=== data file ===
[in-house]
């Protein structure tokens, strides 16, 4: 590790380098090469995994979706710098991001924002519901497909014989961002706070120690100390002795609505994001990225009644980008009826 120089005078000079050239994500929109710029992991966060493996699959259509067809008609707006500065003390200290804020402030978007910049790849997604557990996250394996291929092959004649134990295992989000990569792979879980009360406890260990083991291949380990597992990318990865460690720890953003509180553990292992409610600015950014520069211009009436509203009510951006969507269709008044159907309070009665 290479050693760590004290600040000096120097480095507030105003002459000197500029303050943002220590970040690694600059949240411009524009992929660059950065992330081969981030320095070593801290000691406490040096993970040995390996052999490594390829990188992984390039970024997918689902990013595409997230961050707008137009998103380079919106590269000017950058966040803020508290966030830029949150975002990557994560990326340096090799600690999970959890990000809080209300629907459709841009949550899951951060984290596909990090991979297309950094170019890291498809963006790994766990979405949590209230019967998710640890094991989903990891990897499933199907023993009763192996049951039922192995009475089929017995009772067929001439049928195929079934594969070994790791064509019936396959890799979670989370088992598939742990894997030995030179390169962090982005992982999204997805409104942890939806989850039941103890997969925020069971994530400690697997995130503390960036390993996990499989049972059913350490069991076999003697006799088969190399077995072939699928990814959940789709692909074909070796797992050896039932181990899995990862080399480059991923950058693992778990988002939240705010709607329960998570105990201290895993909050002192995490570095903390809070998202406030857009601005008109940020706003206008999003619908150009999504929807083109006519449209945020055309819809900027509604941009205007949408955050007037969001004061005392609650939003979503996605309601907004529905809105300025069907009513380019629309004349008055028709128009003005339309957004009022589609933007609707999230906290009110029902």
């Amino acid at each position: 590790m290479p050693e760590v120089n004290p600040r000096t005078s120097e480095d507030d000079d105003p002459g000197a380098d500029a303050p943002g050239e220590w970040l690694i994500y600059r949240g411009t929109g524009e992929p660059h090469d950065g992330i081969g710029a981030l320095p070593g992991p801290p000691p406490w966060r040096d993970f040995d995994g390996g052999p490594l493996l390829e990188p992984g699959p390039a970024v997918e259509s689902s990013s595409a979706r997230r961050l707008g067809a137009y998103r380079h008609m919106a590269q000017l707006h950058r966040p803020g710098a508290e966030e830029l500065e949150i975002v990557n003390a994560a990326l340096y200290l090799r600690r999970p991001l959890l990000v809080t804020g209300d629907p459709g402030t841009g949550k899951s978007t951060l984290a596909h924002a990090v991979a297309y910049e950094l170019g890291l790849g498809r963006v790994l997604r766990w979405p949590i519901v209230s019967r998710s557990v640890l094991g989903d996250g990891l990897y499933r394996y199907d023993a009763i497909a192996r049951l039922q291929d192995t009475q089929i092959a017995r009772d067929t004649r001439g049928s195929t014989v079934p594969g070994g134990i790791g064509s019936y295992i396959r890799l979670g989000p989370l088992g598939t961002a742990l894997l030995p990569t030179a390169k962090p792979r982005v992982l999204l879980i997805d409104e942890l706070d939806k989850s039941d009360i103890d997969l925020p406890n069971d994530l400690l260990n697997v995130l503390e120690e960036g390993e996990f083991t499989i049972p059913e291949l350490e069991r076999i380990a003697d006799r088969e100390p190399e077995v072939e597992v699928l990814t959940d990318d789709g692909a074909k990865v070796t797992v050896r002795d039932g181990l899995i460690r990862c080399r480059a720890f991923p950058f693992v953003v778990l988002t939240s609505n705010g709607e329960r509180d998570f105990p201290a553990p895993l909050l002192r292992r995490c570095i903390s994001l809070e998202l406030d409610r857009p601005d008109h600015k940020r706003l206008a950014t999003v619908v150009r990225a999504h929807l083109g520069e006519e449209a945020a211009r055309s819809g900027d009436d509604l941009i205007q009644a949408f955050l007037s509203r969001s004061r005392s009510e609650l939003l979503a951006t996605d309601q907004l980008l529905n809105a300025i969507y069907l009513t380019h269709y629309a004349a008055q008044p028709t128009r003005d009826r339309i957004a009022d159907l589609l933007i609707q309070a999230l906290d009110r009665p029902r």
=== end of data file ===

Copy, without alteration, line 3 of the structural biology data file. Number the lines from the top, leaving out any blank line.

């Amino acid at each position: 590790m290479p050693e760590v120089n004290p600040r000096t005078s120097e480095d507030d000079d105003p002459g000197a380098d500029a303050p943002g050239e220590w970040l690694i994500y600059r949240g411009t929109g524009e992929p660059h090469d950065g992330i081969g710029a981030l320095p070593g992991p801290p000691p406490w966060r040096d993970f040995d995994g390996g052999p490594l493996l390829e990188p992984g699959p390039a970024v997918e259509s689902s990013s595409a979706r997230r961050l707008g067809a137009y998103r380079h008609m919106a590269q000017l707006h950058r966040p803020g710098a508290e966030e830029l500065e949150i975002v990557n003390a994560a990326l340096y200290l090799r600690r999970p991001l959890l990000v809080t804020g209300d629907p459709g402030t841009g949550k899951s978007t951060l984290a596909h924002a990090v991979a297309y910049e950094l170019g890291l790849g498809r963006v790994l997604r766990w979405p949590i519901v209230s019967r998710s557990v640890l094991g989903d996250g990891l990897y499933r394996y199907d023993a009763i497909a192996r049951l039922q291929d192995t009475q089929i092959a017995r009772d067929t004649r001439g049928s195929t014989v079934p594969g070994g134990i790791g064509s019936y295992i396959r890799l979670g989000p989370l088992g598939t961002a742990l894997l030995p990569t030179a390169k962090p792979r982005v992982l999204l879980i997805d409104e942890l706070d939806k989850s039941d009360i103890d997969l925020p406890n069971d994530l400690l260990n697997v995130l503390e120690e960036g390993e996990f083991t499989i049972p059913e291949l350490e069991r076999i380990a003697d006799r088969e100390p190399e077995v072939e597992v699928l990814t959940d990318d789709g692909a074909k990865v070796t797992v050896r002795d039932g181990l899995i460690r990862c080399r480059a720890f991923p950058f693992v953003v778990l988002t939240s609505n705010g709607e329960r509180d998570f105990p201290a553990p895993l909050l002192r292992r995490c570095i903390s994001l809070e998202l406030d409610r857009p601005d008109h600015k940020r706003l206008a950014t999003v619908v150009r990225a999504h929807l083109g520069e006519e449209a945020a211009r055309s819809g900027d009436d509604l941009i205007q009644a949408f955050l007037s509203r969001s004061r005392s009510e609650l939003l979503a951006t996605d309601q907004l980008l529905n809105a300025i969507y069907l009513t380019h269709y629309a004349a008055q008044p028709t128009r003005d009826r339309i957004a009022d159907l589609l933007i609707q309070a999230l906290d009110r009665p029902r």